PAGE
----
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Can You Change a Suffocating Marriage?

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Signs of a suffocating relationship can take several forms. It can be that a needy partner craves so much attention that they can't see friends or family. A codependent relationship can excessively demand your time and energy. People may become resentful, feel trapped, and erect walls if they neglect personal wants in favor of their spouse. A stifling relationship can rob the joy of a healthy romantic partnership and become toxic.

Your Partner is Keeping Tabs on You.

Enmeshment in a relationship can have symptoms of blurred boundaries like micromanaging and excessive control. Indeed, you should always talk to your partner before making major life decisions, but you shouldn't have to speak to them about every detail. If you're in a relationship with an enmeshment style of attachment, set small limits on your partner's control by making small, daily choices without consulting them first. 

Your Partner is Jealous.

Jealousy is a feeling of anger when someone thinks another person is trying to get their partner's attention. Jealousy is a desire to control someone to whom you're attached. If your partner borders on irrational jealousy, it can become toxic if they obsess about who you're with when you're not with them. Jealousy can make your partner insecure and anxious about whether your feelings for them are authentic.

Your Partner Uses Manipulation to Get What They Want.

Manipulation is an attempt by an individual to influence someone's emotions to get them to act in a way to get what they want. Every human is subject to manipulating others to get what they want, especially in close or casual relationships. Using guilt or feigning illness are common tactics that prevent you from interacting with family or friends or enjoying time independently. The manipulator may be consuming all of your time already and may want to isolate you, which will cause feelings of suffocation.

Small Ways to Fix a Suffocating Marriage

Express your concerns to Your Partner

One of the most important things to fix the experience of emotional suffocation is expressing your feelings openly about violating your boundaries so they can see the relationship through your eyes. If your partner isn't aware that they're being suffocating, chances are they won't do anything about it. It can be even more significant if they're aware of your needs and aren't listening.

Open communication with mutual respect is essential to every healthy relationship. When discussing boundaries with your partner, be honest and understanding about what you and your partner are comfortable with or not. Consider writing down your expectations to see what you want when sharing them with your partner. Open communication about how certain behaviors affect you lets your partner know what's wrong so they can fix it.

Set solid boundaries

Each partner should set specific personal boundaries at the beginning of the relationship and when attempting to repair current damages. These boundaries need to be firm, without allowances for crossing the lines, or there is a possibility of ending the partnership.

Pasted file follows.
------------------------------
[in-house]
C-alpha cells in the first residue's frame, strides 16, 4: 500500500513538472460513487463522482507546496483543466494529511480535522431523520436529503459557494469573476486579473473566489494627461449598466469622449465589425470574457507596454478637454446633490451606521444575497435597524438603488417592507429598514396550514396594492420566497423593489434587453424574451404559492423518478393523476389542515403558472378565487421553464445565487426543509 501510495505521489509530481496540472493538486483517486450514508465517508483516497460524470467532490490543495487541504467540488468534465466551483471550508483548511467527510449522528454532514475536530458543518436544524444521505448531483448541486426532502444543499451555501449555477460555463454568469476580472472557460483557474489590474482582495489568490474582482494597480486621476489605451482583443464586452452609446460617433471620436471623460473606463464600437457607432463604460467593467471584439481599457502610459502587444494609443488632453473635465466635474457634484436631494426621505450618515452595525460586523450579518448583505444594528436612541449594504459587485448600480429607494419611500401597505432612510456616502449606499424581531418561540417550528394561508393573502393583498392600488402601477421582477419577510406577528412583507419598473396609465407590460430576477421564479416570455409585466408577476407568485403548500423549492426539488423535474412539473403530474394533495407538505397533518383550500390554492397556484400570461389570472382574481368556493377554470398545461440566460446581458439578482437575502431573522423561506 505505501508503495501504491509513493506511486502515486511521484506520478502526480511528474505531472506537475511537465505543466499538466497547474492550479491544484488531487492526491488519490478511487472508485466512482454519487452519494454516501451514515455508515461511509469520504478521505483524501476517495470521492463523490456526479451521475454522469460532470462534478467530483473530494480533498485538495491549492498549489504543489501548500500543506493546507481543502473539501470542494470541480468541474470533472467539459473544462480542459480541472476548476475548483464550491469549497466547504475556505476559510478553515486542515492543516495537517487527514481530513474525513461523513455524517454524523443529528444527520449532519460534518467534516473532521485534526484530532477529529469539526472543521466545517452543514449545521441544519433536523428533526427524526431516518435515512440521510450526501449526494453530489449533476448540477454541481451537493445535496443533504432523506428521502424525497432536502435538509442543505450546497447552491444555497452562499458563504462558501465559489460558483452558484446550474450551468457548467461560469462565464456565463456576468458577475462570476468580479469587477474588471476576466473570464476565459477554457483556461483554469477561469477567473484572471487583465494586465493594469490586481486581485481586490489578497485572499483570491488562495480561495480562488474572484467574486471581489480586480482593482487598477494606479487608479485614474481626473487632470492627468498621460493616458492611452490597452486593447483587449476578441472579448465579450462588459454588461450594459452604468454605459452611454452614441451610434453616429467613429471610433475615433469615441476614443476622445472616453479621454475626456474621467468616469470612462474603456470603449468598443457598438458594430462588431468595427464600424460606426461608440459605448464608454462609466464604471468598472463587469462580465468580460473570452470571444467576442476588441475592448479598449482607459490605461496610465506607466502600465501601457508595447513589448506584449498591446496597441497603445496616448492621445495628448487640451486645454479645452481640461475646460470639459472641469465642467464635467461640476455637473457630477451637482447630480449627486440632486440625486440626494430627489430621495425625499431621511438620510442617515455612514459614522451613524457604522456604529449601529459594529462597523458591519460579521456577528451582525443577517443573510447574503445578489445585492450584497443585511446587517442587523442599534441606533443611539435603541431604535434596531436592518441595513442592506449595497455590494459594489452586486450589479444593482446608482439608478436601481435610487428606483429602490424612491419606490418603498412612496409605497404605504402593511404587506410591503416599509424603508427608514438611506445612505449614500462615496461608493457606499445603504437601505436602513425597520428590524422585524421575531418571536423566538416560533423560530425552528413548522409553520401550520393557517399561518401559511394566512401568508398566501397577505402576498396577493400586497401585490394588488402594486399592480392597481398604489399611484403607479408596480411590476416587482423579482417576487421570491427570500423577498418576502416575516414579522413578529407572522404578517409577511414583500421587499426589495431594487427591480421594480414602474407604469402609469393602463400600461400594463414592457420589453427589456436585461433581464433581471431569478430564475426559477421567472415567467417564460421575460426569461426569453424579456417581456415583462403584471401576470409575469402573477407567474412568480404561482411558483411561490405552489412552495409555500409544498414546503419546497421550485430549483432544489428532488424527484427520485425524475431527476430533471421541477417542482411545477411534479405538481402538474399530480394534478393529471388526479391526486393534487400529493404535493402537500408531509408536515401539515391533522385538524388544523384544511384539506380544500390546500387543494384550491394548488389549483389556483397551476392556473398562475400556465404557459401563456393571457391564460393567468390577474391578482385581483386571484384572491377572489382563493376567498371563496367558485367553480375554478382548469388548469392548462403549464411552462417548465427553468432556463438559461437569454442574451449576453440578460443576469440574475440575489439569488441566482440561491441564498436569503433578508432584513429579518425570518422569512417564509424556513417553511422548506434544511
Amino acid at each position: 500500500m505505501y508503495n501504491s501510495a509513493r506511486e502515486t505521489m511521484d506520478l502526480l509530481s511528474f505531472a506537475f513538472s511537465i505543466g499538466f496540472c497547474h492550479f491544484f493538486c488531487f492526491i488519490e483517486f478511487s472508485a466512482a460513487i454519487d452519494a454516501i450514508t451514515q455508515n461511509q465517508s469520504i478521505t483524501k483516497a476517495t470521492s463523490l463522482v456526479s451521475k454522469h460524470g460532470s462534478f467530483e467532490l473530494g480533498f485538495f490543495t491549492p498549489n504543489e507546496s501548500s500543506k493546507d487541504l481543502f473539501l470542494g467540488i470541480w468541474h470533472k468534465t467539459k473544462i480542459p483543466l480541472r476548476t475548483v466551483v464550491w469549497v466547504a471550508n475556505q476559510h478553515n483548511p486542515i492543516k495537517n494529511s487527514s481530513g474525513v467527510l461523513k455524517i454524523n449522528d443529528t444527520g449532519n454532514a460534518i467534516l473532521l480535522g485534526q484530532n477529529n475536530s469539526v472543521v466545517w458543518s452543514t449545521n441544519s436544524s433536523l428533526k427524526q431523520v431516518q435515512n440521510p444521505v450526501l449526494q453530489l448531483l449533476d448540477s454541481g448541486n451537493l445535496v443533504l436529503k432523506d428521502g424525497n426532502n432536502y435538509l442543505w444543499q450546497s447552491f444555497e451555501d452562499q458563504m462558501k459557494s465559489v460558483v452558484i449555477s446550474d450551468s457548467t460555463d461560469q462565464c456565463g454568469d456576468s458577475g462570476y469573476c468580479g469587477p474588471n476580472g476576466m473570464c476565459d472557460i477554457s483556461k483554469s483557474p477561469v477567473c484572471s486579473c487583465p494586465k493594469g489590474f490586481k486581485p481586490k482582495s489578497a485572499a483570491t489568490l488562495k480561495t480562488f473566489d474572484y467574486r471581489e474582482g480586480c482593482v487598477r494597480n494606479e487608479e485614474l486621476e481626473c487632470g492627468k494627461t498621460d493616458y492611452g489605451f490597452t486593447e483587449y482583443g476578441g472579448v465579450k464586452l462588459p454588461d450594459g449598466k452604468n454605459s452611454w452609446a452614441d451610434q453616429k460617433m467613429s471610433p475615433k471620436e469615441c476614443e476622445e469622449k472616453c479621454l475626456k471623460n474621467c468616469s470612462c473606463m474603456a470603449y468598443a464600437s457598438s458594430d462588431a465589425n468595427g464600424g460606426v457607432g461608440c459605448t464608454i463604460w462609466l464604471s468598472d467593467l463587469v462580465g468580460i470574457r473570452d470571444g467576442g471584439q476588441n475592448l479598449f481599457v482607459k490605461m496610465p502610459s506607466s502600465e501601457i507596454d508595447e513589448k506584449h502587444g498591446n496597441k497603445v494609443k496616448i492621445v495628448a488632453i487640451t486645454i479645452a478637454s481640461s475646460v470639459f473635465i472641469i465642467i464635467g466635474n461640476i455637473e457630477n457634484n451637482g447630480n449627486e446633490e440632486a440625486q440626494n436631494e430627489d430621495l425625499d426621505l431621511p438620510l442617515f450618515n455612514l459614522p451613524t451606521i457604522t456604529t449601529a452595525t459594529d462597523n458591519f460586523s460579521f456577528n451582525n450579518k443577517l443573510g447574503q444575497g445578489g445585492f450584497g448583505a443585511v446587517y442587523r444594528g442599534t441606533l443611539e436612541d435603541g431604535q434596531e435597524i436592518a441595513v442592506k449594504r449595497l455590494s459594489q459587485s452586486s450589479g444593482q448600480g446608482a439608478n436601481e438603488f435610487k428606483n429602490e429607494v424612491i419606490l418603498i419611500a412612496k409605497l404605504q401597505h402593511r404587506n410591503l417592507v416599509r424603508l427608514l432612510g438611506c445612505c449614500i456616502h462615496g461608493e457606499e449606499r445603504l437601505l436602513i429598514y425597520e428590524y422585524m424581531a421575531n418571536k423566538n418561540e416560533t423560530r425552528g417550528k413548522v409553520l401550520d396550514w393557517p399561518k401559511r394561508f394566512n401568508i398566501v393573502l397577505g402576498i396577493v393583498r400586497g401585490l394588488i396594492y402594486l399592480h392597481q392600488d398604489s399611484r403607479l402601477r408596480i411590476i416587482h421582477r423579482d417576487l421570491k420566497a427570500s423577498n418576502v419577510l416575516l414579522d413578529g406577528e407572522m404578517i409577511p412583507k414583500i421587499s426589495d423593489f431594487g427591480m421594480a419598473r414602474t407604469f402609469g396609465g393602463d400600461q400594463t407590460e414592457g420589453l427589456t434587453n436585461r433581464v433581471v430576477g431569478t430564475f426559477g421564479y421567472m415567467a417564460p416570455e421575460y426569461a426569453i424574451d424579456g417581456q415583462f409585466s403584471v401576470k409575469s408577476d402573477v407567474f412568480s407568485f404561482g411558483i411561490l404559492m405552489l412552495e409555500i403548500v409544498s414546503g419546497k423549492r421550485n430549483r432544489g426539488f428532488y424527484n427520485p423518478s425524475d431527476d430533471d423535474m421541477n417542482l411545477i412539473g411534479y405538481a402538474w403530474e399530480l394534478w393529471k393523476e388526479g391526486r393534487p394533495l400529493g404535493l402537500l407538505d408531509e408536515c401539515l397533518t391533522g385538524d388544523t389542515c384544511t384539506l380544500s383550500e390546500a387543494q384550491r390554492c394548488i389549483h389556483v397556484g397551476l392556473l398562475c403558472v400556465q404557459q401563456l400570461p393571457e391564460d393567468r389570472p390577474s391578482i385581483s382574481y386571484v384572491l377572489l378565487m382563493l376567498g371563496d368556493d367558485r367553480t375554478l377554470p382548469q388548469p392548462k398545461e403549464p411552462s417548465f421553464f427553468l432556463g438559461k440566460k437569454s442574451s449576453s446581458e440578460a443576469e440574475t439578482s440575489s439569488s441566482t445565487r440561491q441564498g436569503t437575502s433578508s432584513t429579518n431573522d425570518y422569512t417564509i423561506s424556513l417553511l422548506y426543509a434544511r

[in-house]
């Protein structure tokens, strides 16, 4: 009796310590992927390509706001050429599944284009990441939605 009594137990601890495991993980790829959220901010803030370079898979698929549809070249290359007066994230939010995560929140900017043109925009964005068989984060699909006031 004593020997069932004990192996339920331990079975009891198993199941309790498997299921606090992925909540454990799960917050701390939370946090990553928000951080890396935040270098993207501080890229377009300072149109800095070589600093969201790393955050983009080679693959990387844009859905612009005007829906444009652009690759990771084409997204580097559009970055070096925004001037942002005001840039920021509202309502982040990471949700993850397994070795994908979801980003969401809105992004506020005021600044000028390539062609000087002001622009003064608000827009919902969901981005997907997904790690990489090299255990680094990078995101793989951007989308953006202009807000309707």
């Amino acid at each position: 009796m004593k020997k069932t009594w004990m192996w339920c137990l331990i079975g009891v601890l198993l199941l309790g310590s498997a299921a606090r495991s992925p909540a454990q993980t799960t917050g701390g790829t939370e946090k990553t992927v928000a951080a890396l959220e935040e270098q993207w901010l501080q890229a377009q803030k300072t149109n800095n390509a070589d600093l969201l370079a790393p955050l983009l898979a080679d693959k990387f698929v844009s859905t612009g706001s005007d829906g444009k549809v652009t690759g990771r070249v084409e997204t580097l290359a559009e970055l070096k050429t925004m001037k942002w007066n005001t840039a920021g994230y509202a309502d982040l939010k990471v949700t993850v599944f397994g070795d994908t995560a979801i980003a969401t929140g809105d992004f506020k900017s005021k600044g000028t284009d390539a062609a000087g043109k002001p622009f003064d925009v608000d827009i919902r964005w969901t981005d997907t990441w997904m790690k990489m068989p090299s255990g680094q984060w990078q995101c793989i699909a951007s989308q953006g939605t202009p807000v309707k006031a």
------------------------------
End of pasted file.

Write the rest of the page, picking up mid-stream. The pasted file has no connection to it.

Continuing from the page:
Take back your privacy.

It's okay to celebrate milestones, special occasions, and even good news on social media if everyone agrees and knows it's happening. Decide what you will share with family and friends or on social media and what will be kept personal.

Work on re-developing a sense of independence.

Couples should make significant decisions as a team. If one person makes all the decisions, the cycle of feeling suffocated can start in a relationship. To break free from the pattern, limit your mate's "policing" capacity and choose to make daily decisions independently.

Encouraging your partner to have fun with friends or family or engage in hobbies or activities independently will display trust in your mate. Your spouse may see they can also trust you to do activities alone without the occurrence of anything improper.

Freely share your opinion.

It's healthy for couples to share their opinions on different topics and agree to disagree. Being able to share views is a beneficial element of good relationships. Loving couples disagree on many subjects, but it doesn't have to affect their feelings for each other.

Take time each day for yourself.

Pamper yourself and do things you enjoy to refuel positive energy and relieve stress (hobbies, sports, spa time, etc.).

Reinforce the Importance of Trust.

If you're in a committed relationship for a while and still feel it's hard to be alone, you may want to look at what's happening. Reconnecting to your individuality will be very hard if you continue this way, and it will feel impossible to respect theirs. Building a relationship of trust will help you avoid feeling smothered.

If your partnership is beginning to drain you or cause resentment towards your mate, consuming every moment of your time and having unreasonable expectations, you're experiencing a suffocating relationship. Partners can learn to effectively communicate their needs and wants and show mutual respect and commitment to one another.

Work on your relationship together in the privacy of your home! Download Marriage in a Box's e-book "Marriage: Fix it or Leave It" by Maria Sappe, LMFT. Marriage In A Box is also a great resource that gives you access to the simple tools, techniques, and solutions professional marriage counselors use for typical relationship issues. Marriage coaching is also available on the site. Check it out online.

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